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The Presidential Debate in South Carolina

By: Rayanna Shwom

In late February, seven presidential candidates took the stage to try to secure the democratic nomination: Bernie Sanders, Pete Buttigieg, Joe Biden, Amy Klobuchar, Elizabeth Warren, Tom Steyer, and Mike Bloomberg. This debate occurred just four days before the first Southern primary, so for the candidates, this was a chance to secure votes from those who had not yet made up their minds. Leading into this debate, Sanders was the clear front-runner, so a big focus of the other candidates was knocking Sanders from this position. 

Primarily, the issue of unemployment was debated. After this economic debate, the candidates are asked questions regarding their relations with people of varied races. Each candidate defends racial equality, which shows promise for America’s future. The next major topic was health care policy. Many candidates took this opportunity to attack Sanders, saying that his plan for universal medicare was too costly and not feasible. Next, candidates debated the best response to gun violence. The debate then switched to the topic of education. Afterwards, candidates discussed affordable housing plans, and then the issue of ensuring health care in rural areas. The subsequent topics included the legalization of marijuana, national security, the Coronavirus outbreak, relations with China, Russia, Israel, and North Korea, and other international affairs. Throughout the series of debates, the candidates noticeably talked over one another, showing clear tension among them.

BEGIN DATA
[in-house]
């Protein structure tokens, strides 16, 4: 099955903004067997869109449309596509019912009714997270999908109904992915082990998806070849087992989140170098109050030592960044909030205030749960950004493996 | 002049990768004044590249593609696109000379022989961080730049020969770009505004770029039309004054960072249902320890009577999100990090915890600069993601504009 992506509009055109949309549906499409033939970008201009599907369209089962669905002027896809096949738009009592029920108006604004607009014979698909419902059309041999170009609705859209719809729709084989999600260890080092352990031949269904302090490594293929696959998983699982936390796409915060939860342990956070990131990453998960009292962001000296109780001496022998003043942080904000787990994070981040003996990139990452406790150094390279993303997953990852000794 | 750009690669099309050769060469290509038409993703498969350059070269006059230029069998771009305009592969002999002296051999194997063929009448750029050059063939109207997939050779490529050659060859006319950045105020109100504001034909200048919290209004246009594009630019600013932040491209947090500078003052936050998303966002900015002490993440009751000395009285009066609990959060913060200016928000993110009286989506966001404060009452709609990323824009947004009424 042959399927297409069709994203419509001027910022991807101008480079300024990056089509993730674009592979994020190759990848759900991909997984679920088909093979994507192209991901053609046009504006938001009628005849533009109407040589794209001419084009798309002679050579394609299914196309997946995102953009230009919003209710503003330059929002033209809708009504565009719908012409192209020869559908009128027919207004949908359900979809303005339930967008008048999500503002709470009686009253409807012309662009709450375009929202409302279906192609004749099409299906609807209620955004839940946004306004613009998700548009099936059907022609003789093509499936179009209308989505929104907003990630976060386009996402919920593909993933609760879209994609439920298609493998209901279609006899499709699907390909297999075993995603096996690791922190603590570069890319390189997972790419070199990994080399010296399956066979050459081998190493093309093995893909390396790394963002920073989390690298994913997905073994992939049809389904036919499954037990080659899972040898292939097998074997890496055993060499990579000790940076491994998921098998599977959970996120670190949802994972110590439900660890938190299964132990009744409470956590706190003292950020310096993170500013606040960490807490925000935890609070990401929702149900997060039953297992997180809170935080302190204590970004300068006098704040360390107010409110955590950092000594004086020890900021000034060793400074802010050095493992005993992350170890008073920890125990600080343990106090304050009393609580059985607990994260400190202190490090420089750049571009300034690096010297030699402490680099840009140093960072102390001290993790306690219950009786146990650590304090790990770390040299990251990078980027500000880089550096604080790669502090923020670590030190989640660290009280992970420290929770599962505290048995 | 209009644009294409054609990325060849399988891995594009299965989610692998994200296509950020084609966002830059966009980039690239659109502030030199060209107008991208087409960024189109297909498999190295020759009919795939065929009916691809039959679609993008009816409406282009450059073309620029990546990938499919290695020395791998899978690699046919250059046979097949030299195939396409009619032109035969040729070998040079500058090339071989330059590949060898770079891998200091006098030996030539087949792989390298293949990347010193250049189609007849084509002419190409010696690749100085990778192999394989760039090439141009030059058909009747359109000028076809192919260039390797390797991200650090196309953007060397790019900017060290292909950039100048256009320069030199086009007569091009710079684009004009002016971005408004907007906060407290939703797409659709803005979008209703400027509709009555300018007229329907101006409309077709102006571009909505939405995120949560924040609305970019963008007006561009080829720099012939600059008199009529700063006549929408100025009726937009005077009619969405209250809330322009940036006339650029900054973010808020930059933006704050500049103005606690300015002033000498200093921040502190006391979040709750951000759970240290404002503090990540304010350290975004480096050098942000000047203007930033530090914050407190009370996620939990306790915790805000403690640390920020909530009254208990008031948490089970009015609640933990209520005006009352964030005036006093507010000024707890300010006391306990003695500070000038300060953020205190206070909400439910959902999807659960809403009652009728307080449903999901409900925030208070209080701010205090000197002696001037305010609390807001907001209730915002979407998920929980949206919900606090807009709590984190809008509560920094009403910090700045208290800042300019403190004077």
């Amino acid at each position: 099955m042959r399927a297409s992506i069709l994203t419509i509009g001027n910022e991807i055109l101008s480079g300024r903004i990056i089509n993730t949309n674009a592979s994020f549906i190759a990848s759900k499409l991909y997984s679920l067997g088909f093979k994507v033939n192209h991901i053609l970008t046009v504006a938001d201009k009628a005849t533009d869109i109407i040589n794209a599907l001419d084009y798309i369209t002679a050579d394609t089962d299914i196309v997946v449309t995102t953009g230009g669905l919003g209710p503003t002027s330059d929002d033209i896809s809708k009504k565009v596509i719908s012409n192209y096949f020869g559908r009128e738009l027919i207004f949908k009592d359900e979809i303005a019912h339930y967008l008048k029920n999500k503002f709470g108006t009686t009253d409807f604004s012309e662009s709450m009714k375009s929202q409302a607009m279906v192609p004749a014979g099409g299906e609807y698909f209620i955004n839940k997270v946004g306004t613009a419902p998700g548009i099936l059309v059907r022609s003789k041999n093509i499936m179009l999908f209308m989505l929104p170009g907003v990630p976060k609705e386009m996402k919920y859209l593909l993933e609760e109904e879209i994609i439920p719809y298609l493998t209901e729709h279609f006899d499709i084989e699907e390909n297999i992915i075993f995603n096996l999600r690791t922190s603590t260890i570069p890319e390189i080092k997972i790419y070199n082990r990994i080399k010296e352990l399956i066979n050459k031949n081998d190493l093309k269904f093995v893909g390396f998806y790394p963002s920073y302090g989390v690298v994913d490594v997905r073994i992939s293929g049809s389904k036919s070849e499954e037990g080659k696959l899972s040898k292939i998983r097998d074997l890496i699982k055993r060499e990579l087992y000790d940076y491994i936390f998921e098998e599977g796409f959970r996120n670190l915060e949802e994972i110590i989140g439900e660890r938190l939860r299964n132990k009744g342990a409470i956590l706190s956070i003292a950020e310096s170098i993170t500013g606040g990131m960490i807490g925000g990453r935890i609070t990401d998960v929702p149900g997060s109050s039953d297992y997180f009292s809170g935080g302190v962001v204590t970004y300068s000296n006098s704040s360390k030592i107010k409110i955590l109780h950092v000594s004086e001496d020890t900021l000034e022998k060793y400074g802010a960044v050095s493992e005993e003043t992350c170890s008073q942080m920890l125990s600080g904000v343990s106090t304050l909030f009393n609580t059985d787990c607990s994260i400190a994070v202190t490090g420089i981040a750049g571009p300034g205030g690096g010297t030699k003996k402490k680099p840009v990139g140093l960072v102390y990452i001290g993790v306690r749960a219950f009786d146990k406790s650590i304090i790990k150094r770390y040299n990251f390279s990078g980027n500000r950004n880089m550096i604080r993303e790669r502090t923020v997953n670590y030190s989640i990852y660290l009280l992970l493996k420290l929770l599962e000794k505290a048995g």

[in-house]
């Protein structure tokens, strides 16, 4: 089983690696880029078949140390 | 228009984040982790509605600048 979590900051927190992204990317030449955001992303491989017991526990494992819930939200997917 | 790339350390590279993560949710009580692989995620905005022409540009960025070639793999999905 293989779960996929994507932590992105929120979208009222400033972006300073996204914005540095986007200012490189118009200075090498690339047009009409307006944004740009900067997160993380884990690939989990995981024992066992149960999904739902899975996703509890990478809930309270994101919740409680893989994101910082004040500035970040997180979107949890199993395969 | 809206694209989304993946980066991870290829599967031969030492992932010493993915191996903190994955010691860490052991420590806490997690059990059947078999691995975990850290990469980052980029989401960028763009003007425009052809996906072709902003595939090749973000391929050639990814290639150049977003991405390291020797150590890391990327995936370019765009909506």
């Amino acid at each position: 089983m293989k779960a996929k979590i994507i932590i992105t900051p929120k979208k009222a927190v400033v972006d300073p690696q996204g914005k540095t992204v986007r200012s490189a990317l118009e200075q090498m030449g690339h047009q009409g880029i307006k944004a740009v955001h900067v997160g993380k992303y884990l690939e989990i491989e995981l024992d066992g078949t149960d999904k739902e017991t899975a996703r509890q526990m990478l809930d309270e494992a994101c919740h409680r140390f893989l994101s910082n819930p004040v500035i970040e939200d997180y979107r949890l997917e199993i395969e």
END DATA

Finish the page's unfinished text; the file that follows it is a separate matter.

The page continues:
Overall, the candidates shared one common goal: making sure they nominated the person most likely to beat Trump in the 2020 election. Warren stated that the party would never fully trust Bloomberg, and he would not be likely to beat Trump for this reason. The candidates also expressed fear that if Sanders were to win the democratic nomination, he would be unable to beat Trump – the main goal of the democratic party. Klobuchar puts it best, saying that “if we spend the next four months tearing our party apart, we’re going to watch Donald Trump spend the next four years tearing our country apart.” 

Overall, Warren seemed to portray herself as a safer alternative to Sanders, while Bloomberg appeared more steady than in previous debates. Buttigeig solely focused on taking Sanders down, while Klobuchar mainly appeared as a voice of reason on the stage. Steyer dropped out of the race shortly after his failure to be heard in this debate. In the aftermath of this particular debate, Sanders remained the front-runner, with Biden as a close second.

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